By the late 1980s, states in the U.S. began adopting a variety of bicycle helmet laws to improve safety and reduce serious injuries. Studies have found that helmets can reduce reduce the occurrence of head injuries by about half and the frequency of neck or facial injuries by about one third. These studies are not without controversy, however, as other studies and anecdotal data indicate there may be much less protection from helmets. Currently, more than 20 states have some form of a statewide bicycle helmet law and hundreds of cities have individually adopted similar requirements. Only about a dozen states have neither statewide nor local bicycle helmet laws.bicycle helmet laws

Since 1999, standards for helmets in the United States have been mandated by the Consumer Product Safety Commission. The primary protection offered by this type of helmet is a reduction in impact acceleration to the head from an inner liner of polystyrene that absorbs energy as it crushes, similar to how a car’s structure is designed to absorb energy by crushing so as to protect its occupants. In order to offer this crush protection, however, it is crucial that bicycle helmets be in good condition (no prior impacts) and properly fitted to each individual rider’s head. Unfortunately, this often doesn’t happen — one study published in 2003 found that although nearly three-quarters of the studied children reported wearing helmets when bicycling, more than 90% of children had helmets with either condition and/or fit problems. When the fit of the helmet had been selected by the parent alone without any expert input, none were found by the study to fit properly. Expert assistance is key.

zip lining risks
A bright blue sky, a beautiful mountain or body of water – as Spring Break 2015 descends upon us, thoughts turn to an outdoor fun – such as zip lining – which is a fun outdoor activity that while mostly safe, has inherent dangers as well.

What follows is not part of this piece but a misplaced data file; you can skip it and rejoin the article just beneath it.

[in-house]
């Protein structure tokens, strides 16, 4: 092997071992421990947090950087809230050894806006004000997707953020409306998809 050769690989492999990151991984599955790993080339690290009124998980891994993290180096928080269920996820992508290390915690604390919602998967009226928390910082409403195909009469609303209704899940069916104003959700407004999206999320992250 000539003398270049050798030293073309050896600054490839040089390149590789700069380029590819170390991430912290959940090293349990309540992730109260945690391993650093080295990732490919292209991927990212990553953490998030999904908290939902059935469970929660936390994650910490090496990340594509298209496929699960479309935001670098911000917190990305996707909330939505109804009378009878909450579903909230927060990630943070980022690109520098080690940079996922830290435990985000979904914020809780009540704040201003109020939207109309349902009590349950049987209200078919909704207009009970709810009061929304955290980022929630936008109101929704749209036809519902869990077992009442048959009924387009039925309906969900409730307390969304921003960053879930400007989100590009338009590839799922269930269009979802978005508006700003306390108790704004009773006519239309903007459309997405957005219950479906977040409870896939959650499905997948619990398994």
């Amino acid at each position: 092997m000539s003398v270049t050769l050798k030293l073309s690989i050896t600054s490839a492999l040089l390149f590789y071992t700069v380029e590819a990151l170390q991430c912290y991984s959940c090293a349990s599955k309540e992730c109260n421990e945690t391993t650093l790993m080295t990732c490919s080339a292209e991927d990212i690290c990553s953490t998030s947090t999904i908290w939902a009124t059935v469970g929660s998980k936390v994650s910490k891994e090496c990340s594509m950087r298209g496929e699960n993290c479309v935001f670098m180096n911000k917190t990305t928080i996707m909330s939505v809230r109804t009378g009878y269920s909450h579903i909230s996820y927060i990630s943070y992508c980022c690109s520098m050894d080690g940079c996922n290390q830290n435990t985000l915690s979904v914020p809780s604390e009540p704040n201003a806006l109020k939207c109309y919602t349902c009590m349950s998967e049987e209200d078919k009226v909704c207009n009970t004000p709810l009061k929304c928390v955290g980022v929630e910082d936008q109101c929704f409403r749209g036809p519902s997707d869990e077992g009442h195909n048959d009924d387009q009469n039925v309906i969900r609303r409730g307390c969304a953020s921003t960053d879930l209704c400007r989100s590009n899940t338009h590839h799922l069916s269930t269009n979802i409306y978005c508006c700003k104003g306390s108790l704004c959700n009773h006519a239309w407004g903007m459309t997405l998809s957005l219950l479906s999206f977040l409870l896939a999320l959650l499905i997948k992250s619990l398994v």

What is Zip Lining?

Many of us engage in recreational activities and sports that expose us to the slight but not inconsequential risk of getting hurt while involved in the activity. We may join an adult softball league or enroll our kids in school sports. The adrenaline junkies among us may choose skydiving or mountain climbing. And every year, a certain number of people get injured — sometimes seriously — as a result. When this happens, is someone legally liable for those injuries?

assumption of risk
Answering this question will often involve a legal concept called “assumption of risk,” which can be broken down into two categories: primary assumption of risk and secondary assumption of risk. The question in primary assumption of the risk is whether there was any duty at all owed to the injured person to protect that person from risks inherent in the activity. If there was a duty owed, then secondary assumption of the risk addresses whether the injured person voluntarily chose to ignore the additional risk posed to them by a breach of this duty.

trampolineBackyard trampolines are very common here in Sacramento due to our year-round mild weather; and bouncing has been a great way for kids to burn off their excess energy for generations, however trampolines can be quite dangerous.  Dangers include falling from the trampoline, or landing incorrectly within it, which can result in significant head, neck or back injuries.  Every year, almost 100,000 emergency room visits are attributed to injuries sustained while using trampolines.  Most of those injuries – upwards of 80% – occur in children under 15 years of age.

The risk of backyard trampolines has been deemed great enough that the American Academy of Pediatrics has advised that trampolines should be used only within supervised programs with trained personnel – for example, within a gymnastics class – and not in private homes or unsupervised play areas.  Despite the warning, sales of backyard trampolines have risen to approximately million sold per year.